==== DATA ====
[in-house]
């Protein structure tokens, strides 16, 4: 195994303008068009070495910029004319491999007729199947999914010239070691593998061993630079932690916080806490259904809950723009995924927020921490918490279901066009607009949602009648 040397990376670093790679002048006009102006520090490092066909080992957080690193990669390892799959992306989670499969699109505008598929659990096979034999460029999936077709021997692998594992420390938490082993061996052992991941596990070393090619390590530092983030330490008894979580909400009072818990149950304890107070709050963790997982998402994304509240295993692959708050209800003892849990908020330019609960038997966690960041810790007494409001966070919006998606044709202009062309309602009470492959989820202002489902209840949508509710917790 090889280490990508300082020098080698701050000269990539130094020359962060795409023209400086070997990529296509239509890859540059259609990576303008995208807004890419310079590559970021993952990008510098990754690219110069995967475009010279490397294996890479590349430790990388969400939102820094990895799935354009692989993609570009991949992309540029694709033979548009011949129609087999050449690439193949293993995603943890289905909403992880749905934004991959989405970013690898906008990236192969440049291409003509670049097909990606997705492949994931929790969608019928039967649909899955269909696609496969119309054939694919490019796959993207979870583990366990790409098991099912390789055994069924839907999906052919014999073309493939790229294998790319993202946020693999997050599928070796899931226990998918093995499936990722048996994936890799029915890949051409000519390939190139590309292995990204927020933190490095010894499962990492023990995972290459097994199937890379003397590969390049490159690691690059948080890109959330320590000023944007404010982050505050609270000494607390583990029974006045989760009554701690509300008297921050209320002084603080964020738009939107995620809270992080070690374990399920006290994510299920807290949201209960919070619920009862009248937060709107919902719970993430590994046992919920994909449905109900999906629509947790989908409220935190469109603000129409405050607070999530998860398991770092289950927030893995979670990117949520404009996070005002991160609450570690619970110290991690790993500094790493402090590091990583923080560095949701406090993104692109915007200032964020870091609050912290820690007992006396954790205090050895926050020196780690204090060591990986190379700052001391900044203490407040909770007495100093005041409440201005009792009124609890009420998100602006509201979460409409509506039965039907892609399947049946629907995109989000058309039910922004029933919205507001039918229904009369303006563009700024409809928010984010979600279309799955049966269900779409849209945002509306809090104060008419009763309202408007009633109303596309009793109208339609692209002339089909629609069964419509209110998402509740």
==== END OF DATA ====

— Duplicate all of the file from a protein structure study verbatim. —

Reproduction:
[in-house]
């Protein structure tokens, strides 16, 4: 195994303008068009070495910029004319491999007729199947999914010239070691593998061993630079932690916080806490259904809950723009995924927020921490918490279901066009607009949602009648 040397990376670093790679002048006009102006520090490092066909080992957080690193990669390892799959992306989670499969699109505008598929659990096979034999460029999936077709021997692998594992420390938490082993061996052992991941596990070393090619390590530092983030330490008894979580909400009072818990149950304890107070709050963790997982998402994304509240295993692959708050209800003892849990908020330019609960038997966690960041810790007494409001966070919006998606044709202009062309309602009470492959989820202002489902209840949508509710917790 090889280490990508300082020098080698701050000269990539130094020359962060795409023209400086070997990529296509239509890859540059259609990576303008995208807004890419310079590559970021993952990008510098990754690219110069995967475009010279490397294996890479590349430790990388969400939102820094990895799935354009692989993609570009991949992309540029694709033979548009011949129609087999050449690439193949293993995603943890289905909403992880749905934004991959989405970013690898906008990236192969440049291409003509670049097909990606997705492949994931929790969608019928039967649909899955269909696609496969119309054939694919490019796959993207979870583990366990790409098991099912390789055994069924839907999906052919014999073309493939790229294998790319993202946020693999997050599928070796899931226990998918093995499936990722048996994936890799029915890949051409000519390939190139590309292995990204927020933190490095010894499962990492023990995972290459097994199937890379003397590969390049490159690691690059948080890109959330320590000023944007404010982050505050609270000494607390583990029974006045989760009554701690509300008297921050209320002084603080964020738009939107995620809270992080070690374990399920006290994510299920807290949201209960919070619920009862009248937060709107919902719970993430590994046992919920994909449905109900999906629509947790989908409220935190469109603000129409405050607070999530998860398991770092289950927030893995979670990117949520404009996070005002991160609450570690619970110290991690790993500094790493402090590091990583923080560095949701406090993104692109915007200032964020870091609050912290820690007992006396954790205090050895926050020196780690204090060591990986190379700052001391900044203490407040909770007495100093005041409440201005009792009124609890009420998100602006509201979460409409509506039965039907892609399947049946629907995109989000058309039910922004029933919205507001039918229904009369303006563009700024409809928010984010979600279309799955049966269900779409849209945002509306809090104060008419009763309202408007009633109303596309009793109208339609692209002339089909629609069964419509209110998402509740």